The question of how different building features can affect the building users has occupied the attention of many researchers and building industry professionals the last decades. In addition, many are concerned as well about how to use effectively all this knowledge in that way to influence the decisions about the design of the building. According to Vischer (2009) the research on the building performance and use can be characterized as intelligence gaining. The measures taken for assessing building performance include users' experience of environmental comfort and satisfaction, as well as subjective data and measurements related to different building systems. But these data are not strong on their own unless there is no evidence of how users are affected (Vischer, 2009).
Measuring the level of users' satisfaction with the features of the physical environment they occupy is a key component of the POE model. This concept started in the 60s and 70s, where surveys were conducted on residents' of social housing satisfaction with their residential environment (Vischer, 1985). The evaluation mainly featured collecting information about occupants feelings and building conditions through questionnaires, interviews, site visits, and field observation. It was then widespread to other facilities such as army barracks, hospitals, prisons, courthouses and hospital (Khalil, 2009). In the 80’s the significant advances in theory, method, strategy and application of post occupation evaluation arouse the interest of both managers and designers and resulted in implementing POE methods also in office buildings (Khalil, 2009). One example of considering POE of workplaces in a systematic manner was the PROBE studies (Post-occupancy Review of Buildings and their Engineering) started in 1995, where the findings were published in Building Research and Information Journal. These studies was an attempt of recognizing the value of workplace as a business resource and accepting POE within the facilities managers cycle.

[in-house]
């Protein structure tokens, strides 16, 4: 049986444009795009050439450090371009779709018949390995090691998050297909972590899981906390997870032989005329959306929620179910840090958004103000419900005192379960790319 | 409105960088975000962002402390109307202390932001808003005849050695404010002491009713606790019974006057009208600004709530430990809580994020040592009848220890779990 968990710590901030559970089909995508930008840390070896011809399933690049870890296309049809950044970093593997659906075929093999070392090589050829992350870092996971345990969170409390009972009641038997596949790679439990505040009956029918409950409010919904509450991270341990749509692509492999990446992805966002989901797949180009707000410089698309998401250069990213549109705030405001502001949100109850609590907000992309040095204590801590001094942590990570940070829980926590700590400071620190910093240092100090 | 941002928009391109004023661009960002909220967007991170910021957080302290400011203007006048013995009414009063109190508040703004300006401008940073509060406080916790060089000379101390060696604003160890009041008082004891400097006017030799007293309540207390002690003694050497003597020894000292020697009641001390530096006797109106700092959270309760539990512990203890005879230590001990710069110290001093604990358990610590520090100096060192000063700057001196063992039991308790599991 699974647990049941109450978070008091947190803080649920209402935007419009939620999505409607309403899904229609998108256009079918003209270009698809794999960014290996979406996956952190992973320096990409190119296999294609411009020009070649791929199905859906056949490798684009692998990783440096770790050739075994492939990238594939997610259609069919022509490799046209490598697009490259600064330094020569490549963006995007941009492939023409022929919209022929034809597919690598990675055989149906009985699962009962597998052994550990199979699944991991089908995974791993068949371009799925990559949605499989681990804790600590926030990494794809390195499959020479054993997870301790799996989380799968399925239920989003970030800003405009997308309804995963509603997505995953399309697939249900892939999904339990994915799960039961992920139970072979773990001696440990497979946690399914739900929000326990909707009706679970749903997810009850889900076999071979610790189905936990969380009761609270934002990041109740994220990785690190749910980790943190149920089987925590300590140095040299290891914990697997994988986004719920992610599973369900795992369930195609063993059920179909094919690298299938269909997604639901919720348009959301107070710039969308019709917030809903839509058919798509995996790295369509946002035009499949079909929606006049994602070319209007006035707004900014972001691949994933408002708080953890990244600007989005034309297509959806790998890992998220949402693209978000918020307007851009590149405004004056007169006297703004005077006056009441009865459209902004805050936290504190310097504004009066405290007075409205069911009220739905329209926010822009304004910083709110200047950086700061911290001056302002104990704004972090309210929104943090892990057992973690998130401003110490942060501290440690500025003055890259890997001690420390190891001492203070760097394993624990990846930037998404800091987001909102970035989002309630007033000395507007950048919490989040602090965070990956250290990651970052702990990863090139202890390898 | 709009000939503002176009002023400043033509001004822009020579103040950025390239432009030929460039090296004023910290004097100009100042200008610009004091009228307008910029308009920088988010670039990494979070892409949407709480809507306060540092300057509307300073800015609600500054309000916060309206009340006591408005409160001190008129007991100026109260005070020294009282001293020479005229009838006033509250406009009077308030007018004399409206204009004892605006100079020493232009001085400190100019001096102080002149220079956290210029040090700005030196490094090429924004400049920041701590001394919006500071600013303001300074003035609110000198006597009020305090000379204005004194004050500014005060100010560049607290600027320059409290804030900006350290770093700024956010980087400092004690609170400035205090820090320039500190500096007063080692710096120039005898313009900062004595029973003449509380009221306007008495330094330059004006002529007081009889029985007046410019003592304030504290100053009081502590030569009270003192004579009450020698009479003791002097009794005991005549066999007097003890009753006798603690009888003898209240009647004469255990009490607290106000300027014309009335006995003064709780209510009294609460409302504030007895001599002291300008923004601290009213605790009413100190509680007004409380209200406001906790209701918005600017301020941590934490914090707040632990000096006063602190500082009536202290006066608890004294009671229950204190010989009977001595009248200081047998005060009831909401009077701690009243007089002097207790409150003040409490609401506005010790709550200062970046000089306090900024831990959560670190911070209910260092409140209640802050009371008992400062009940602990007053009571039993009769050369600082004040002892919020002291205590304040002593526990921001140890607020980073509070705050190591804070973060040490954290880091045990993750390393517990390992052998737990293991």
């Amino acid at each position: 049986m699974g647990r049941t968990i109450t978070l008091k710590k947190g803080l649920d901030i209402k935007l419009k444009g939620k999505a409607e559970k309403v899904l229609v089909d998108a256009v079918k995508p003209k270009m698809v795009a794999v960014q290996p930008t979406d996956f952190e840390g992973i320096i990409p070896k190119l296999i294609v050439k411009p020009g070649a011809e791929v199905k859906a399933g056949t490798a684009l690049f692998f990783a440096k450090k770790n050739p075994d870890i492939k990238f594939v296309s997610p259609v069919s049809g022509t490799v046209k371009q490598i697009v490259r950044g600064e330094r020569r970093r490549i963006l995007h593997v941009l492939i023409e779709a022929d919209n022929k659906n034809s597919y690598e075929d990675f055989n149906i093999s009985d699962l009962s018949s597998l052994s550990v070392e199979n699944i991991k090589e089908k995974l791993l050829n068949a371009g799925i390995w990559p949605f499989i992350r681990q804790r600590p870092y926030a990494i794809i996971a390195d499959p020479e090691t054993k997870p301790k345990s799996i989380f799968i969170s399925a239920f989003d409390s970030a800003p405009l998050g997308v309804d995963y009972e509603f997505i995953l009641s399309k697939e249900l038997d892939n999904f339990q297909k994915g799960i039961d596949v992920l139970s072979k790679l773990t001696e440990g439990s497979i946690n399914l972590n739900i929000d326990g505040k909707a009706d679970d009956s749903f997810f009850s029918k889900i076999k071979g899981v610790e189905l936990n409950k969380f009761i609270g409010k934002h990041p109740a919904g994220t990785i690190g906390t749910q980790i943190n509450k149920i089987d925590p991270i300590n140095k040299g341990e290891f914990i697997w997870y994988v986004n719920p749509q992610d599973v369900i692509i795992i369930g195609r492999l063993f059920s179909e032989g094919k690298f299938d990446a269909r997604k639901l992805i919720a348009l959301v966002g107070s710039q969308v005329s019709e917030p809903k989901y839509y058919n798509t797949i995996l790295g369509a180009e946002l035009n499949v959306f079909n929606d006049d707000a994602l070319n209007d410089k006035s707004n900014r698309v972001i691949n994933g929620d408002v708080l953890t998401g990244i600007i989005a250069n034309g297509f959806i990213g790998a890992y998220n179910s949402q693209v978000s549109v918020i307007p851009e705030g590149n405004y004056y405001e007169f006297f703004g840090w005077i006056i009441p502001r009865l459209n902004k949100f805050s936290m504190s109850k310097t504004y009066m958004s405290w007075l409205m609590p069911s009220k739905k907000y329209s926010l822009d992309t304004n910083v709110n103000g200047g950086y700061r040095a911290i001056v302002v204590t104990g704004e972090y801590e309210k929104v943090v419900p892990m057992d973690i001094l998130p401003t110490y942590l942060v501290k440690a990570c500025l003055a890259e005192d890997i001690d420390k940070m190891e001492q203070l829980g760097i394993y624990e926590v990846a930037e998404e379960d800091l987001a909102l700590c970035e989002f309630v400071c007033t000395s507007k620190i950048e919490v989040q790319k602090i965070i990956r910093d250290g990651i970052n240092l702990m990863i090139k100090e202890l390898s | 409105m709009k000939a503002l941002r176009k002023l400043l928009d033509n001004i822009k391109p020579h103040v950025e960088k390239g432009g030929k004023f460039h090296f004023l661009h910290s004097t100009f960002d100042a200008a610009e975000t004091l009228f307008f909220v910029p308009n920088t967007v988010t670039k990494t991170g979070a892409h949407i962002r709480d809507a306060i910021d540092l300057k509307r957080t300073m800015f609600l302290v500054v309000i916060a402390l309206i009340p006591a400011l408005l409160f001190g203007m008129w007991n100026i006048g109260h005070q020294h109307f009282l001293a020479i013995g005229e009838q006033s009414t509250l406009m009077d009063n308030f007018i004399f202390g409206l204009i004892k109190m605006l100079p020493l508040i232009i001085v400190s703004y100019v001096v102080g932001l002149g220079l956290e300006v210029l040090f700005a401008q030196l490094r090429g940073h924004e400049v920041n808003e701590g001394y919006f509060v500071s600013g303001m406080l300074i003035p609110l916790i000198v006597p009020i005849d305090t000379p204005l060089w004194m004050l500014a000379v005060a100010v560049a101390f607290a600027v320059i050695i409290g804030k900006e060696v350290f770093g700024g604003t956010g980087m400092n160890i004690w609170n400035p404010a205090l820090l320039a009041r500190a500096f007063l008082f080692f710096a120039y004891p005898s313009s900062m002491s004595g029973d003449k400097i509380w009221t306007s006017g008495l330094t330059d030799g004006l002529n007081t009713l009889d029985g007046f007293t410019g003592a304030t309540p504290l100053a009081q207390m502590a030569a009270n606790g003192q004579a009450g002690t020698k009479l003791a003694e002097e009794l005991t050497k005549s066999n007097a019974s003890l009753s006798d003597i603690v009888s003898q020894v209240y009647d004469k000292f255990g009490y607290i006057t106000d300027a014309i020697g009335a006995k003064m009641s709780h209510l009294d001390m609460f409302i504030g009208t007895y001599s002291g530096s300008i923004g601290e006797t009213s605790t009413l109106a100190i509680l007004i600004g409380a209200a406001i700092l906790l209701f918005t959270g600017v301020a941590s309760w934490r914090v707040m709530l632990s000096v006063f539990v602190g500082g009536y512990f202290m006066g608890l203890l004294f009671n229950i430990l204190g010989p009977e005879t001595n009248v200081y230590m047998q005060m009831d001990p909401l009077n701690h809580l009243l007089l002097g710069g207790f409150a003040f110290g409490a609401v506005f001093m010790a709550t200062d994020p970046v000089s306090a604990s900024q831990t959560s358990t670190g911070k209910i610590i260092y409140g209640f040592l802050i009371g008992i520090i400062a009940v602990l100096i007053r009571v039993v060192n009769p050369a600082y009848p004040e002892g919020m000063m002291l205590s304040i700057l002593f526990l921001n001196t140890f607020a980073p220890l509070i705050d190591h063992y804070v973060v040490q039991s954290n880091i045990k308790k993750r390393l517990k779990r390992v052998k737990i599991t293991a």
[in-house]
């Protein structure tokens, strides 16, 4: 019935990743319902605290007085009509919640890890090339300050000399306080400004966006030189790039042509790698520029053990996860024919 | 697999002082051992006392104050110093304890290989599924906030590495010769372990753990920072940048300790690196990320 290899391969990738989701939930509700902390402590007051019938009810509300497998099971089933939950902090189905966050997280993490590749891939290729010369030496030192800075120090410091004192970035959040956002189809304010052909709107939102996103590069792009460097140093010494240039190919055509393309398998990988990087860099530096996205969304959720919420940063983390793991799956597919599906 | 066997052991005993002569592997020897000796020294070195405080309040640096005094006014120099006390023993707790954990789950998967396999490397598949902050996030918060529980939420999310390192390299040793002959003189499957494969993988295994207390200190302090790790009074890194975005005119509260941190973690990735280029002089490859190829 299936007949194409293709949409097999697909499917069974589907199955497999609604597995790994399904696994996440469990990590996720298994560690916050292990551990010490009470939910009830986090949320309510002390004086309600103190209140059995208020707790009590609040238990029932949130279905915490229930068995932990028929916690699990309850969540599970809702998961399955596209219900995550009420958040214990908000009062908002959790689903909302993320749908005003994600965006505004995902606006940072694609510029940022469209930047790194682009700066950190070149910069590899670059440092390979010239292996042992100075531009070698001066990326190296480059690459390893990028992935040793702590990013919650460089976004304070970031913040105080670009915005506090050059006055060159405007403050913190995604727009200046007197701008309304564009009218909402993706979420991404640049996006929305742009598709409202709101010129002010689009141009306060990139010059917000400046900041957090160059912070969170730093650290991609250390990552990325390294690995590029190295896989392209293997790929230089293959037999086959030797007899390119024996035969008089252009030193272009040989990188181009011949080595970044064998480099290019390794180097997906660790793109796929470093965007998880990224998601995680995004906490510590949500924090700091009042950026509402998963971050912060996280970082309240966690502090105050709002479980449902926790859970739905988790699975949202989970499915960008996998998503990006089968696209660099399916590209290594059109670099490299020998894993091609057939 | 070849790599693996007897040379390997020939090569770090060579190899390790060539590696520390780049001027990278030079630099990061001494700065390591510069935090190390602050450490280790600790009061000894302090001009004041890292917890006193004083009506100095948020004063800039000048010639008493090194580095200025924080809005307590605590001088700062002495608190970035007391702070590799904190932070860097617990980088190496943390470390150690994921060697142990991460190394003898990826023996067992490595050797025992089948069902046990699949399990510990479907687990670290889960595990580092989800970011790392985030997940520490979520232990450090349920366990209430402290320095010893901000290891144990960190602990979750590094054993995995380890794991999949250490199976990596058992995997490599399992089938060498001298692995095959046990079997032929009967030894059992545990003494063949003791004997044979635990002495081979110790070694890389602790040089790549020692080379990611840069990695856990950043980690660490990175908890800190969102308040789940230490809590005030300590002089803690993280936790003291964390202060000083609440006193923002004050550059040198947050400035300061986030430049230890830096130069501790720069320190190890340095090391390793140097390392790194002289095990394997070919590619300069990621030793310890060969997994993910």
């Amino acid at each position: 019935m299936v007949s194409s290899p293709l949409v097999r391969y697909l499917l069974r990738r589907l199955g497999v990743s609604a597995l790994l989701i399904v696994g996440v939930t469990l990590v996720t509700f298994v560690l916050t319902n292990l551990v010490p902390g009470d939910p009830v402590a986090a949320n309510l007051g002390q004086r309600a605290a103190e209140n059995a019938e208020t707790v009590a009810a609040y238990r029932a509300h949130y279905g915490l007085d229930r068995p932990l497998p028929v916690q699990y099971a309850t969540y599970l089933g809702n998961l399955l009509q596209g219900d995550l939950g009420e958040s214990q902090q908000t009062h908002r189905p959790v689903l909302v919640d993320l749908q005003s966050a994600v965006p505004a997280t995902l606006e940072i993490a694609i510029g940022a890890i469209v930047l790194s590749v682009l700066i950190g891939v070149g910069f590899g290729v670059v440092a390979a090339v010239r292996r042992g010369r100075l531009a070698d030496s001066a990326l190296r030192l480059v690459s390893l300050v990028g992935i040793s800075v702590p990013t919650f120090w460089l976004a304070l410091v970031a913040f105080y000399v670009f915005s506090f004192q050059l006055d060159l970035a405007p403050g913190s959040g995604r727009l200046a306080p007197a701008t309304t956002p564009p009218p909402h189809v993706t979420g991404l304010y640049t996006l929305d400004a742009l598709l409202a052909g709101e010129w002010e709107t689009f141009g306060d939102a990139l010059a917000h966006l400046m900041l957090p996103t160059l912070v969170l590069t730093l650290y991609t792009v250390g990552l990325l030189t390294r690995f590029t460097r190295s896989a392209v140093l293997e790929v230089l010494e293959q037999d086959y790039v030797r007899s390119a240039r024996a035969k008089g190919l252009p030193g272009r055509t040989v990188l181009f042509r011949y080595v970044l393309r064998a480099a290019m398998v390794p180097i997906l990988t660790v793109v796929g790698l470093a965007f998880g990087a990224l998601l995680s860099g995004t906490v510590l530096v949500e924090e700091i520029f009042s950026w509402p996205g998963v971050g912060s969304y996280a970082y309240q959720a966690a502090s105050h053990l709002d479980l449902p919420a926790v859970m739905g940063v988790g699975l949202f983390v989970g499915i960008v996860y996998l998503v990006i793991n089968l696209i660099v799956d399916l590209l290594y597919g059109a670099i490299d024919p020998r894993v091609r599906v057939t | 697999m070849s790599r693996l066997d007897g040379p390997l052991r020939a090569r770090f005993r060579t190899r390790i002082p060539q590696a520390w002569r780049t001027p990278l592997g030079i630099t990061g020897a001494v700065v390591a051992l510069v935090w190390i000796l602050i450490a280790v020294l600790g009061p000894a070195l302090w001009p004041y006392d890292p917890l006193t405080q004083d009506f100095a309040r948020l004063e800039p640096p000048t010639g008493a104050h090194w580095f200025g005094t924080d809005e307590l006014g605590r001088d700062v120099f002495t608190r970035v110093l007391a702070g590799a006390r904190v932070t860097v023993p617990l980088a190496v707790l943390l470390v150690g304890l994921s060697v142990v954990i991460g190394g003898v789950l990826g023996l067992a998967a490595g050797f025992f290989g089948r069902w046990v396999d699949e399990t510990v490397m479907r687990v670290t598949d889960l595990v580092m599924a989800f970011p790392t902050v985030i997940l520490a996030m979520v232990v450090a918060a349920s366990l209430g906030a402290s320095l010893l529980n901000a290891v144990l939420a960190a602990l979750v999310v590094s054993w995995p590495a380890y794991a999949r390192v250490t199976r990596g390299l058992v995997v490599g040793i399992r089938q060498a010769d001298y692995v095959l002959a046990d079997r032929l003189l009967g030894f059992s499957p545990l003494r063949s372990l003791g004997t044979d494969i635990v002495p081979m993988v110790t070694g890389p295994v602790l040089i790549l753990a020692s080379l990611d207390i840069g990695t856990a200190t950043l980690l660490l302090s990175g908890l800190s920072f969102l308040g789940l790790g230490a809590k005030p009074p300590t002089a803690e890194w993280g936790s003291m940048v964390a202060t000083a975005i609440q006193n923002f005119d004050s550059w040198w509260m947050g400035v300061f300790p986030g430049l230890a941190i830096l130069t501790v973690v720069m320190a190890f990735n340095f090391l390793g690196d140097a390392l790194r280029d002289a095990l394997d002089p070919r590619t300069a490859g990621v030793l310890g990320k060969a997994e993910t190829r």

Generally, POE has a long-standing tradition, which is summarized successfully by Preizer (2002) in the National Academy Report Learning from our Buildings: A State of the Practice Summary of Post Occupancy. The same author's book (Preizer, 2004) Assessing Building Performance, sets strong foundations in understanding different methods of assessing building performance including POE and provides all the necessary knowledge and sample questionnaire tools for conducting POEs. In even simpler and more practical terms POE is explained in British Council for Offices Guide to Post Occupancy Evaluation (2007), which makes POE practices accessible to anyone who is interested. These two text books can be considered as a significant guidance for carrying out these often complex techniques.
2.2 Critical review of studies regarding occupants' satisfaction
In recent years building industry has shown growing interest regarding the impact of indoor...